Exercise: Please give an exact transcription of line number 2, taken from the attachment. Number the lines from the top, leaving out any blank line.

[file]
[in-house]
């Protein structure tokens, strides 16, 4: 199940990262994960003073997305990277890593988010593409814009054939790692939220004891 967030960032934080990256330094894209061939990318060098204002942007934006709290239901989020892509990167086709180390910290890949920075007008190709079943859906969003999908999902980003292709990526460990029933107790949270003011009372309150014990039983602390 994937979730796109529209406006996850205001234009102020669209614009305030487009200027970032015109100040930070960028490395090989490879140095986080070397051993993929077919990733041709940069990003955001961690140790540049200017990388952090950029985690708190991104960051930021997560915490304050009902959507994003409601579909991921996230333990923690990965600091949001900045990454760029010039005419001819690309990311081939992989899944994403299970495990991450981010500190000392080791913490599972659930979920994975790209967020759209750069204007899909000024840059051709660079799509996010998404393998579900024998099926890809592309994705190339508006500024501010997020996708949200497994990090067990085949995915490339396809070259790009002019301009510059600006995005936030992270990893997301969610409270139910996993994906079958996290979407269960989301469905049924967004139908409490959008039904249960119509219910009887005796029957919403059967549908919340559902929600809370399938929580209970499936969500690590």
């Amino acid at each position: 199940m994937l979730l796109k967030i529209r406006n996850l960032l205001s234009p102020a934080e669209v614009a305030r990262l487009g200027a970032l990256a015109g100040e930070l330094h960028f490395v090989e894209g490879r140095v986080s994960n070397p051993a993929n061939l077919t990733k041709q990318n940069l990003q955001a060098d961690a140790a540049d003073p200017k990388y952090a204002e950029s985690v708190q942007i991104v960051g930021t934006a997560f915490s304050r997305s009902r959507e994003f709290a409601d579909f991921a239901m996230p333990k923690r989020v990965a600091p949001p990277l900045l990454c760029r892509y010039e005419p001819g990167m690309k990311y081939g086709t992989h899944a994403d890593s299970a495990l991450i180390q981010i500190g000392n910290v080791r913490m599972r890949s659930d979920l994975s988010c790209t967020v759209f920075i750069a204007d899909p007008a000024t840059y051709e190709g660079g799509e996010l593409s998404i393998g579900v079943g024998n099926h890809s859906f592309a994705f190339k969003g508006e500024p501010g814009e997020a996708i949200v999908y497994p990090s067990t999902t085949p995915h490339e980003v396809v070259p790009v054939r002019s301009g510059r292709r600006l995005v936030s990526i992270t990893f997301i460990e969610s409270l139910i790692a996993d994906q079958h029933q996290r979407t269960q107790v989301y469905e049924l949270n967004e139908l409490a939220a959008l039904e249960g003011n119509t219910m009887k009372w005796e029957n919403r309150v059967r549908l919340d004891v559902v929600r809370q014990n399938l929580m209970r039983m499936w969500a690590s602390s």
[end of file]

């Protein structure tokens, strides 16, 4: 199940990262994960003073997305990277890593988010593409814009054939790692939220004891 967030960032934080990256330094894209061939990318060098204002942007934006709290239901989020892509990167086709180390910290890949920075007008190709079943859906969003999908999902980003292709990526460990029933107790949270003011009372309150014990039983602390 994937979730796109529209406006996850205001234009102020669209614009305030487009200027970032015109100040930070960028490395090989490879140095986080070397051993993929077919990733041709940069990003955001961690140790540049200017990388952090950029985690708190991104960051930021997560915490304050009902959507994003409601579909991921996230333990923690990965600091949001900045990454760029010039005419001819690309990311081939992989899944994403299970495990991450981010500190000392080791913490599972659930979920994975790209967020759209750069204007899909000024840059051709660079799509996010998404393998579900024998099926890809592309994705190339508006500024501010997020996708949200497994990090067990085949995915490339396809070259790009002019301009510059600006995005936030992270990893997301969610409270139910996993994906079958996290979407269960989301469905049924967004139908409490959008039904249960119509219910009887005796029957919403059967549908919340559902929600809370399938929580209970499936969500690590």